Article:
At the outset of the season less than a month ago, one would think that the Michigan hockey team would be a fast-paced scoring team after a 10-1 drubbing of Western Ontario. After four games, though, the Wolverines are shaping up to be the opposite: a hard-nosed team that wears its opponents down over the course of entire games. 

“We’re trying to play with more pace in practice so when we get in the game it will seem easier,” said Michigan coach Mel Pearson before that game. “Not that it will be, but mainly just the pace and attention to detail.”

Michigan (3-1) opened its season with the goal of being a quick, high-intensity team. It either hasn’t achieved that aim yet, or its playing style is transforming into something different.

This season, the Wolverines have combined for 131 shots and allowed just 89 thus far, consistently putting incredible pressure on their opponents. In terms of first-period scoring, however, they have combined for just two goals.

While some may view this as something to work on, fans may have to come to grips with the fact that this may not be the flashiest season of hockey they will see. What Michigan does promise, though, is a certain level of consistent intensity that will grab wins, even if it’s only by a small margin.

“I liked the way our team stayed with it,” Pearson said Tuesday on WTKA. “ … They stayed with it and you could see that at the start of the third period, which I thought was our best period on Saturday. And our team hung in there, they stayed with the game plan.

“That’s one of the things we’ve been preaching is, regardless of the situation, whether we’re up by five goals, down by a goal — whatever it might be — first period, second period, is to continue to play the game.”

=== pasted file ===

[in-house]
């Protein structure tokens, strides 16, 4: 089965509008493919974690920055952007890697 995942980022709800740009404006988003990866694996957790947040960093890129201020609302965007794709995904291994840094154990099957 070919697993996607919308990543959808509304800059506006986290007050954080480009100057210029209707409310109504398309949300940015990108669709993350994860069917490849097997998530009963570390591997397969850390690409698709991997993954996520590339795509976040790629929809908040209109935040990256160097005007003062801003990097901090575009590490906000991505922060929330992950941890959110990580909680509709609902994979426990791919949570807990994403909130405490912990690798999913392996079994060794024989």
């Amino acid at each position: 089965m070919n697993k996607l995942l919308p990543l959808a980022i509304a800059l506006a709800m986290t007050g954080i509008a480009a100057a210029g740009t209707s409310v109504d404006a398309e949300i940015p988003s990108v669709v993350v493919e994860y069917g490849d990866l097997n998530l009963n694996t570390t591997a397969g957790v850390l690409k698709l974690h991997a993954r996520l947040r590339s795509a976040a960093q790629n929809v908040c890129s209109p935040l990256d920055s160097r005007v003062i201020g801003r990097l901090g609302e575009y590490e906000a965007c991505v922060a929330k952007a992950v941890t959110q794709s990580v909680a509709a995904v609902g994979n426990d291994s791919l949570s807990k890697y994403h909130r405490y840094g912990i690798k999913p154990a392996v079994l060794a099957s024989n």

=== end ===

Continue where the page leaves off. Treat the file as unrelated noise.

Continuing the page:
Freshman forward Josh Norris reinforced that sentiment after this weekend’s matchups against Vermont (2-4). Following a missed penalty shot Friday, Norris ended up scoring two goals.

Perhaps a true testament to the Wolverines’ playing style, even with those missed chances, there continues to be zero hesitation to chip away at the opposing defense.

“Yeah, it’s definitely frustrating,” Norris said on Friday. “I think anytime like that, you want to help your team out, but you kind of have to refocus and see what lies ahead.”

Ultimately, it’s still early in the season and there is plenty more to see from the Michigan offense. However, it is increasingly likely that this will be a team that grinds out games to the final whistle rather than burning up early.

Entering conference play this weekend against Penn State (1-1 Big Ten, 3-3), though, which style is preferable is yet to be determined.

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